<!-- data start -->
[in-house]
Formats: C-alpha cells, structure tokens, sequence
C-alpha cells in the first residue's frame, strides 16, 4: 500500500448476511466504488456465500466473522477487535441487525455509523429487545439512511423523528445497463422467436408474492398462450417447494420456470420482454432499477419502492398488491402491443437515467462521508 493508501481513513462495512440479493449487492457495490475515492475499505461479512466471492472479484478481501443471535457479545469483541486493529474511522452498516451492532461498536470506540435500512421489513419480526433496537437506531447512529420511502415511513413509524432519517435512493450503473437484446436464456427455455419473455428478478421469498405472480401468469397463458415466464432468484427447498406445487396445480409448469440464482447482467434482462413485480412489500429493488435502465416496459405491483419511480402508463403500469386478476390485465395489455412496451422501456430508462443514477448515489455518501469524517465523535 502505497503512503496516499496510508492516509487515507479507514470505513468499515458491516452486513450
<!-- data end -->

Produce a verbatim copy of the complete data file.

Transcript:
[in-house]
Formats: C-alpha cells, structure tokens, sequence
C-alpha cells in the first residue's frame, strides 16, 4: 500500500448476511466504488456465500466473522477487535441487525455509523429487545439512511423523528445497463422467436408474492398462450417447494420456470420482454432499477419502492398488491402491443437515467462521508 493508501481513513462495512440479493449487492457495490475515492475499505461479512466471492472479484478481501443471535457479545469483541486493529474511522452498516451492532461498536470506540435500512421489513419480526433496537437506531447512529420511502415511513413509524432519517435512493450503473437484446436464456427455455419473455428478478421469498405472480401468469397463458415466464432468484427447498406445487396445480409448469440464482447482467434482462413485480412489500429493488435502465416496459405491483419511480402508463403500469386478476390485465395489455412496451422501456430508462443514477448515489455518501469524517465523535 502505497503512503496516499496510508492516509487515507479507514470505513468499515458491516452486513450